A right, to be truly so, must be right in itself; yet many things have obtained the name of rights, which are originally founded in wrong. Of this kind are all rights by mere conquest, power, or violence, In the cool moments of reflection we are obliged to allow that the mode by which such a right is obtained, is not the best suited to that spirit of universal justice which ought to preside equally over all mankind. There is something in the establishment of such a right that we wish to slip over as easily as possible, and say as little about as can be. But in the case of a right founded in right, the mind is carried chearfully into the subject, feels no compunction, suffers no distress, subjects its sensations to no violences, nor sees any thing in its way which requires an artificial smoothing.

Public Good, p. 6. 7. By the Author of Common Sense,

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WHAT is the race of mankind but one family, widely scattered upon the face of the earth? all men by nature are brothers.

FENELON. Telemachus, vol. 1. liv. xi.

God has made of one blood all the nations of



Acts xvii, 26.

STRANGE is it, that our bloods, Alike of colour, weight and heat, pour'd out to

gether Would quite confound distinction, yet stand off In differences so mighty.

All's Well that Ends Well, act 2.

-SEARCH we the secret springs, And backwards trace the principles of things; There shall we find, that when the world began, One common mass compos'd the mould of man; One paste of Aesh on all degrees bestow'd, And kneaded up alike with moist’ning blood. The same almighty power inspir'd the frame With kindled life, and form'd the souls the same. The faculties of intellect and will, Dispens'd with equal hand, dispos’d with equal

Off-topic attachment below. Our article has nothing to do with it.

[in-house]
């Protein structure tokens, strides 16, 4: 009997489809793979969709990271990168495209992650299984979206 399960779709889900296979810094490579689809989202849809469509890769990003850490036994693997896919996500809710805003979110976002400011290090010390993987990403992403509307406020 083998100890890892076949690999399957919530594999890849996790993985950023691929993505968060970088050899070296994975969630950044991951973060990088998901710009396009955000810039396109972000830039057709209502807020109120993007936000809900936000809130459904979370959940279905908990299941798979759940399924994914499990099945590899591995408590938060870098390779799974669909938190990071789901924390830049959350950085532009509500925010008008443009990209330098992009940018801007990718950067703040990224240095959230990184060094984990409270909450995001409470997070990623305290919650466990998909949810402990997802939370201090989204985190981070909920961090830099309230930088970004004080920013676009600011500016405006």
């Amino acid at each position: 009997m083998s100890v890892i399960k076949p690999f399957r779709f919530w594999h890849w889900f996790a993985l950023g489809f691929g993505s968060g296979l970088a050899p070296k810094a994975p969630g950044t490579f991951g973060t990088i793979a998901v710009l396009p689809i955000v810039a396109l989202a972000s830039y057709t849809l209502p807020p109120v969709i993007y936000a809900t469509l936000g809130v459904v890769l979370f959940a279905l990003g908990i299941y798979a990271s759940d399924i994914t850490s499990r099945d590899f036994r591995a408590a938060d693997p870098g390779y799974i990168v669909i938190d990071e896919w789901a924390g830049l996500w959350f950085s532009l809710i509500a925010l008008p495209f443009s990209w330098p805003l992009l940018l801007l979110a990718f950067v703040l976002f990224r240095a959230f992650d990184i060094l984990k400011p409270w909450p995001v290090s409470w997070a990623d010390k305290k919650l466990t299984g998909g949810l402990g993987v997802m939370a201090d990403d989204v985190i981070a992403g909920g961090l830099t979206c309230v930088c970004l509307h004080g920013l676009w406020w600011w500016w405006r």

Like liberty indulg'd with choice of good or ill,


Thus born alike, from virtue first began
The difference that distinguish'd man from man:
He claim'd no title from descent of blood,
But that which made him noble made him good.

Sigismonda and Guiscardo.

-Man o'er men He made not lord : such title to himself reserving.


of that poor

WHEN Tom, an' please your honour, got to the shop, there was nobody in it but a poor negro girl, with a bunch of white featiers slightly tied to the end of a long cane, flapping away flies-not killing them.—Tis a pretty picture, said my uncle Toby—she had suffered persecution, Trim, and had learnt mercy.

She was good an' please your honour, from nature as well as from hardships; and there are circumstances in the


friendless slut that would melt a heart of stone, said Trim; and some dismal winter's evening, when your honour is in the humour, they shall be told you with the rest of Tom's story, for it makes a part of it.

Then do not forget Trim, said my uncle Toby.

A negro has a soul, an' please your honour, said the Corporal (doubtingly)

Í am not much versed, Corporal, quoth my Uncle Toby, in things of that kind; but I suppase God would not leave him without one any more than thee or me.